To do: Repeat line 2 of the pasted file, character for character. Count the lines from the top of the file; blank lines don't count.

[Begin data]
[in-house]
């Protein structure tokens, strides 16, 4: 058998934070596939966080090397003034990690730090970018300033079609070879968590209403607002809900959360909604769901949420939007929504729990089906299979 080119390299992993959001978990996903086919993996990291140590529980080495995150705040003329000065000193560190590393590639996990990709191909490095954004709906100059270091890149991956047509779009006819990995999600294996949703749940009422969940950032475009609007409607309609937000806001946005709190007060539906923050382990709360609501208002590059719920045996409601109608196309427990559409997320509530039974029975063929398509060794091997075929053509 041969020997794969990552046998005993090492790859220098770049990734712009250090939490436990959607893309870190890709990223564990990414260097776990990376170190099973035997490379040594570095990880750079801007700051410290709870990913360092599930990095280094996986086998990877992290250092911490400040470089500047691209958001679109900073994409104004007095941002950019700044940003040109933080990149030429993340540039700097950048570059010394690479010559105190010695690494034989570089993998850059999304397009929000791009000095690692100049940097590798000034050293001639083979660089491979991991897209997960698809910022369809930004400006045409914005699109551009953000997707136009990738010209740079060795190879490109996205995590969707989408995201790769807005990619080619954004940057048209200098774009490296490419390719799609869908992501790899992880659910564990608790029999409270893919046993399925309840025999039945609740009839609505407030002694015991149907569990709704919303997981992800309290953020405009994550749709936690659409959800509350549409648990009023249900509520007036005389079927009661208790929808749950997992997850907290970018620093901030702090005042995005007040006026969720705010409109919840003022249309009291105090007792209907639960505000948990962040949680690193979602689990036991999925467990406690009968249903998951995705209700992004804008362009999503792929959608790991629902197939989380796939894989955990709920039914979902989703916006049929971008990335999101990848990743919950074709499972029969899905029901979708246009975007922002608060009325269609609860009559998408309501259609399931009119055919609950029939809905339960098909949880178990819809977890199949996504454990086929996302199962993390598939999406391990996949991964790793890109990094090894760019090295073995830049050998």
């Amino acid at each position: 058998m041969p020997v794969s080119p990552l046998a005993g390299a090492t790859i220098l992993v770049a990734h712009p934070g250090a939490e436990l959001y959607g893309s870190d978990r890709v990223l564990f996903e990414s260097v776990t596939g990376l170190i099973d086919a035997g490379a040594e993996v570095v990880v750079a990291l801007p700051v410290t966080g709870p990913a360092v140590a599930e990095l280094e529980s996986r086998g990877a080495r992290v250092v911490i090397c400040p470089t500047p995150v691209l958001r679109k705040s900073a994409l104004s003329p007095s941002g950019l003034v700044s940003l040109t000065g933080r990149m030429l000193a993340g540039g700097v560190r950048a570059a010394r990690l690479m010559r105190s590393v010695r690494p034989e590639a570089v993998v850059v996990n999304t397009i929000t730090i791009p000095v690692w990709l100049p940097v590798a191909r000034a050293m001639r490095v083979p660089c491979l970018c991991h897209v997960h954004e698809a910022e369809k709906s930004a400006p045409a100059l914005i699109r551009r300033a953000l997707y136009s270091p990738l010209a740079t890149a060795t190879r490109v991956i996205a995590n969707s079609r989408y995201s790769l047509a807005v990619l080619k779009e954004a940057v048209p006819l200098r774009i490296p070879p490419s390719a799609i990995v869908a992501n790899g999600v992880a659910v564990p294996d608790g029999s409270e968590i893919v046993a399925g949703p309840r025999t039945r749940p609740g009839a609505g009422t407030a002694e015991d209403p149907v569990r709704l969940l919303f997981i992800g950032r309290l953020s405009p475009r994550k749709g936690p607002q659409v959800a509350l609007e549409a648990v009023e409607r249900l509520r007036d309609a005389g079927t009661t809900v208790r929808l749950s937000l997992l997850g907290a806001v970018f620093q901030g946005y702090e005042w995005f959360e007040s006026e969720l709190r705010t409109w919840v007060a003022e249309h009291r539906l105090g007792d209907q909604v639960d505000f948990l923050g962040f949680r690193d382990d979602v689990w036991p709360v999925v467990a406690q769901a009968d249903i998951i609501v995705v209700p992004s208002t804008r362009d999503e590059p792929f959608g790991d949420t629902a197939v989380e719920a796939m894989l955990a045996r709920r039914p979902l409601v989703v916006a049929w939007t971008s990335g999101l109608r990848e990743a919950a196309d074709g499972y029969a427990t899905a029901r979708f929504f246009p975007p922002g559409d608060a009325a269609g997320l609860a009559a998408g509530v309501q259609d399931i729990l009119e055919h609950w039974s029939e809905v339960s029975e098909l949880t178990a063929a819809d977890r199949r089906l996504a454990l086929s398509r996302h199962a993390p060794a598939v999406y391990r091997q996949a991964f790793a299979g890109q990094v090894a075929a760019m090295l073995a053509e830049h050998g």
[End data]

């Protein structure tokens, strides 16, 4: 058998934070596939966080090397003034990690730090970018300033079609070879968590209403607002809900959360909604769901949420939007929504729990089906299979 080119390299992993959001978990996903086919993996990291140590529980080495995150705040003329000065000193560190590393590639996990990709191909490095954004709906100059270091890149991956047509779009006819990995999600294996949703749940009422969940950032475009609007409607309609937000806001946005709190007060539906923050382990709360609501208002590059719920045996409601109608196309427990559409997320509530039974029975063929398509060794091997075929053509 041969020997794969990552046998005993090492790859220098770049990734712009250090939490436990959607893309870190890709990223564990990414260097776990990376170190099973035997490379040594570095990880750079801007700051410290709870990913360092599930990095280094996986086998990877992290250092911490400040470089500047691209958001679109900073994409104004007095941002950019700044940003040109933080990149030429993340540039700097950048570059010394690479010559105190010695690494034989570089993998850059999304397009929000791009000095690692100049940097590798000034050293001639083979660089491979991991897209997960698809910022369809930004400006045409914005699109551009953000997707136009990738010209740079060795190879490109996205995590969707989408995201790769807005990619080619954004940057048209200098774009490296490419390719799609869908992501790899992880659910564990608790029999409270893919046993399925309840025999039945609740009839609505407030002694015991149907569990709704919303997981992800309290953020405009994550749709936690659409959800509350549409648990009023249900509520007036005389079927009661208790929808749950997992997850907290970018620093901030702090005042995005007040006026969720705010409109919840003022249309009291105090007792209907639960505000948990962040949680690193979602689990036991999925467990406690009968249903998951995705209700992004804008362009999503792929959608790991629902197939989380796939894989955990709920039914979902989703916006049929971008990335999101990848990743919950074709499972029969899905029901979708246009975007922002608060009325269609609860009559998408309501259609399931009119055919609950029939809905339960098909949880178990819809977890199949996504454990086929996302199962993390598939999406391990996949991964790793890109990094090894760019090295073995830049050998």